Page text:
Wednesday, October 19, 2011

Furthering the print and digital discussion





Boingboing, an eclectic and geeky news source which is quite entertaining recently posted an interview with a bookbinder.  An American teacher in Casablanca, he learned the trade from a local shop.  For a fun project he created an analog-digital version of genesis.  Read on when you get a chance, it's quite interesting.

Boingboing interviews a digital bookbinder.

Tuesday, October 18, 2011

Burton (another one) publishes Poe



In an interesting coincidence,  the next short story we will read as part of our unit on American Gothic Literature, Edgar Allan Poe's The Fall of the House of Usher, was first published in Burton's Gentleman's Magazine.  Check Friday for a link to the story which I will ask you to read over the weekend.

Tim Burton's rejection letter at 17



If the secret to success is failure, Tim Burton started early with a rejection letter from Disney at 17 for an illustrated children's book submitted while he was still in high school.

I hope this adds some perspective to the immensity of the exhibit we are soon to see.  Had he stopped at this first rejection he would not have become the Tim Burton we know today.

Disney to Tim Burton

In preparation for our field trip Thursday



LACMA has a thorough write up on the exhibition, as well as several interesting related blog posts which I encourage you to check out.  The perspective of the gift shop personnel is especially entertaining.

Tim Burton at LACMA

It's a fine time for a visit the Sleepy Hollow cemetery

Washington Irving is actually buried in the Sleepy Hollow cemetery.

And you could visit, were you in upstate New York.

Furthermore, the churchyard described in The Legend of Sleepy Hollow is an actual place which still exists two centuries  after the story was penned, and would be worth a visit as well.

Please see the attached link to the Poughkeepsie Journal.

Poughkeepsie Journal article on Washington Irving's Final Place of Rest

Puritans and the Apocalypse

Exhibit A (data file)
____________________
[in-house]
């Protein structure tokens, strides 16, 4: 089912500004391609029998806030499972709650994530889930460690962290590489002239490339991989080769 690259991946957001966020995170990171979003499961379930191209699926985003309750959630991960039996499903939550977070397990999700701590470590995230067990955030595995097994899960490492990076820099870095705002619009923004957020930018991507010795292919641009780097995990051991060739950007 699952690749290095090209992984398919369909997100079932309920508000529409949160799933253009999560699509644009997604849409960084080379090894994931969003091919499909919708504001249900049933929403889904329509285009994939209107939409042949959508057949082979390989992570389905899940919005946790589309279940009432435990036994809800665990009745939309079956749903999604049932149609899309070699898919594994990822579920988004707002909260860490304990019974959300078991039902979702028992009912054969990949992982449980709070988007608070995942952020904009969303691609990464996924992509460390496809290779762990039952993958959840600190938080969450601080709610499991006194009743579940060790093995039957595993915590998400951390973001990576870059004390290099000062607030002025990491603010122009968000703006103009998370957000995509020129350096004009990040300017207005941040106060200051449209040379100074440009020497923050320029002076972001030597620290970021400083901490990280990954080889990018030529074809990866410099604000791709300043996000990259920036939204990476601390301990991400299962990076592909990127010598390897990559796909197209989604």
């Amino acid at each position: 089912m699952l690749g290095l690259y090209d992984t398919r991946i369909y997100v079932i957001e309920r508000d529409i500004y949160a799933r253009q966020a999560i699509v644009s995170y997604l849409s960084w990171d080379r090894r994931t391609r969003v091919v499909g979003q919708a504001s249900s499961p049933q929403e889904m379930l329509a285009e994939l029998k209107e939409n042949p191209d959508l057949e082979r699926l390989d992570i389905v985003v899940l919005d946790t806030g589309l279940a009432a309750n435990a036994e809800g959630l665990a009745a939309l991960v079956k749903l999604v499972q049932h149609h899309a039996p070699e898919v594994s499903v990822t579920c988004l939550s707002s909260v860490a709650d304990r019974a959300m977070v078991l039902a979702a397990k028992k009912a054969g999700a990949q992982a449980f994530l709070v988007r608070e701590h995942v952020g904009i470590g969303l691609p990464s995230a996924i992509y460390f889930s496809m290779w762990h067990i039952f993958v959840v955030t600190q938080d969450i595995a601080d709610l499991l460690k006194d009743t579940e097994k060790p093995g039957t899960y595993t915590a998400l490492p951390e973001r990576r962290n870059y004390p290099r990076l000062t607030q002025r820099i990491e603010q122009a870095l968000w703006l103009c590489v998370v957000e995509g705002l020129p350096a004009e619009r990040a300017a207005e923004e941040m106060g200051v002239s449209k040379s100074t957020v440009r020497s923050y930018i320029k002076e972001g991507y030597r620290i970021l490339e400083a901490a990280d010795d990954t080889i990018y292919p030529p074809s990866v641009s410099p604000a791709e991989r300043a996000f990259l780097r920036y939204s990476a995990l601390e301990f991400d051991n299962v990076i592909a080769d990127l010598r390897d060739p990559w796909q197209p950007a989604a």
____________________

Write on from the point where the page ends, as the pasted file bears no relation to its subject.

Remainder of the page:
PBS has a very informative piece about the Puritans, which explains precisely what the apocalypse meant to them. 

The earliest Puritan settlers are discussed, along with Jonathan Edwards and the Great Awakening. 

Cotton Matther is discussed as well.  You will remember that he plays a pertinent role in Sleepy Hollow as the source of all Ichabod Crane's scary witch stories.

The Apocalypse in Cinema



As we discussed in class, the end of the world is a perennial favorite for blockbuster, and increasingly, indie films.  Apocalyptic ideas were popularized through the early Christian church and powered the Middle Ages, as the ascendancy of Catholicism owes much to a pliable laity who lived in fear of judgement and damnation at Christ's imminent return.  While Protestant Christianity took a variety of forms the Puritans refined the idea of apocalypse as a continual impending threat through such works as The Day of Doom, America's first best seller.  To this day American writers look to this trope as a way to spin a tale.  The apocalypse, regardless of religious affiliation, is part of our shared language.  As fictional narrative such a high-stakes tale makes for fine entertainment.  But as part of the collective unconscious the implicit risks are revealed in short-sighted political decisions.  Were we thinking more long-term, perhaps we would not be facing an environmental crisis.

The Los Angeles Times recently did an interesting round up of recent films centered on an apocalyptic theme.  I encourage you to read this to further contextualize the discussions we will be pursing in class over the course of the semester.

There's no end of apocalypse movies